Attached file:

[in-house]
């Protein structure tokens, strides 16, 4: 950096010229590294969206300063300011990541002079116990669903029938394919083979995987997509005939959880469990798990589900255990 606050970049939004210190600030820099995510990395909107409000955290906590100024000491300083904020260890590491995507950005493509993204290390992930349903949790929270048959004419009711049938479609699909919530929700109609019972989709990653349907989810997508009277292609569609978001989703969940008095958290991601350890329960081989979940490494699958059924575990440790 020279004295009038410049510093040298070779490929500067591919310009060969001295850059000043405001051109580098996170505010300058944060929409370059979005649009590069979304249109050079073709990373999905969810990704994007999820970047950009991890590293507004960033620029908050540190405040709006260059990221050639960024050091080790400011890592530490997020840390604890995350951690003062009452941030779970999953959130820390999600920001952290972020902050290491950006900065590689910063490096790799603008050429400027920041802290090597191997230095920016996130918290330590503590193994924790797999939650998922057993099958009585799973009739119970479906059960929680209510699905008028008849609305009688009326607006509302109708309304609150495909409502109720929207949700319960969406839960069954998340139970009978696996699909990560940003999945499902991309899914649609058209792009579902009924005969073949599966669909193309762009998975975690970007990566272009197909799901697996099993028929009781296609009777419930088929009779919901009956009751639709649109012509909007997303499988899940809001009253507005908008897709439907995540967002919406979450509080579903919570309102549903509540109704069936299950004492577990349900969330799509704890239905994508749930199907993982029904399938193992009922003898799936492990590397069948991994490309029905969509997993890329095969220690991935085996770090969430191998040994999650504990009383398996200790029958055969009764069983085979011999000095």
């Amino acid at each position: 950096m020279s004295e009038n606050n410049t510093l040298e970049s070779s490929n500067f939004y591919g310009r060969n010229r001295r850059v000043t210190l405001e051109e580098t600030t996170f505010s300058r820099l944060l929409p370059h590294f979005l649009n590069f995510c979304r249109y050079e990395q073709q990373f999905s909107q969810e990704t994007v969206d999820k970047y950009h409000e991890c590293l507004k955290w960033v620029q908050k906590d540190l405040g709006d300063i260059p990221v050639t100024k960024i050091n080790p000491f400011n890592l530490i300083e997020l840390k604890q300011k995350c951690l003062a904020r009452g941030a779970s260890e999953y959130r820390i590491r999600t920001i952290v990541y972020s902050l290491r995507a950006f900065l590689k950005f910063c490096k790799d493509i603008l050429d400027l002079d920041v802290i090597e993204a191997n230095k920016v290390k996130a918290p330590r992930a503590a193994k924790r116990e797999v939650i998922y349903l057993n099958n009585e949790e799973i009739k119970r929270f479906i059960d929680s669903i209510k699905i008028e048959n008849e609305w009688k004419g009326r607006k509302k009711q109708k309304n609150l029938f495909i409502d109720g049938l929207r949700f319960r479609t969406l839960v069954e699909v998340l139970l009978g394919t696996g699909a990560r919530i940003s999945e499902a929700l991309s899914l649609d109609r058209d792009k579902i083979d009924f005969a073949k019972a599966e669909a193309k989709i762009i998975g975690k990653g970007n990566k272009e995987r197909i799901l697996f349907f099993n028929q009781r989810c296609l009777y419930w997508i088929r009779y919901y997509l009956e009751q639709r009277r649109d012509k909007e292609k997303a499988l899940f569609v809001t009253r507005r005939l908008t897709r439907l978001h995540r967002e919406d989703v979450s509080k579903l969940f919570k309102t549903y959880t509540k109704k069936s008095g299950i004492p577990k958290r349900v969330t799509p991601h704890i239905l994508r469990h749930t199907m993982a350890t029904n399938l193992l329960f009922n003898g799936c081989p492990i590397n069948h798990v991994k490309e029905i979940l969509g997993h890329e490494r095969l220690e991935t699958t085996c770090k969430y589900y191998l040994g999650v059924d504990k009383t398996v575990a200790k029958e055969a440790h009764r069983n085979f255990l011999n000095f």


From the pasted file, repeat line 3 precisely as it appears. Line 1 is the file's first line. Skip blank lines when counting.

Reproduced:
């Amino acid at each position: 950096m020279s004295e009038n606050n410049t510093l040298e970049s070779s490929n500067f939004y591919g310009r060969n010229r001295r850059v000043t210190l405001e051109e580098t600030t996170f505010s300058r820099l944060l929409p370059h590294f979005l649009n590069f995510c979304r249109y050079e990395q073709q990373f999905s909107q969810e990704t994007v969206d999820k970047y950009h409000e991890c590293l507004k955290w960033v620029q908050k906590d540190l405040g709006d300063i260059p990221v050639t100024k960024i050091n080790p000491f400011n890592l530490i300083e997020l840390k604890q300011k995350c951690l003062a904020r009452g941030a779970s260890e999953y959130r820390i590491r999600t920001i952290v990541y972020s902050l290491r995507a950006f900065l590689k950005f910063c490096k790799d493509i603008l050429d400027l002079d920041v802290i090597e993204a191997n230095k920016v290390k996130a918290p330590r992930a503590a193994k924790r116990e797999v939650i998922y349903l057993n099958n009585e949790e799973i009739k119970r929270f479906i059960d929680s669903i209510k699905i008028e048959n008849e609305w009688k004419g009326r607006k509302k009711q109708k309304n609150l029938f495909i409502d109720g049938l929207r949700f319960r479609t969406l839960v069954e699909v998340l139970l009978g394919t696996g699909a990560r919530i940003s999945e499902a929700l991309s899914l649609d109609r058209d792009k579902i083979d009924f005969a073949k019972a599966e669909a193309k989709i762009i998975g975690k990653g970007n990566k272009e995987r197909i799901l697996f349907f099993n028929q009781r989810c296609l009777y419930w997508i088929r009779y919901y997509l009956e009751q639709r009277r649109d012509k909007e292609k997303a499988l899940f569609v809001t009253r507005r005939l908008t897709r439907l978001h995540r967002e919406d989703v979450s509080k579903l969940f919570k309102t549903y959880t509540k109704k069936s008095g299950i004492p577990k958290r349900v969330t799509p991601h704890i239905l994508r469990h749930t199907m993982a350890t029904n399938l193992l329960f009922n003898g799936c081989p492990i590397n069948h798990v991994k490309e029905i979940l969509g997993h890329e490494r095969l220690e991935t699958t085996c770090k969430y589900y191998l040994g999650v059924d504990k009383t398996v575990a200790k029958e055969a440790h009764r069983n085979f255990l011999n000095f």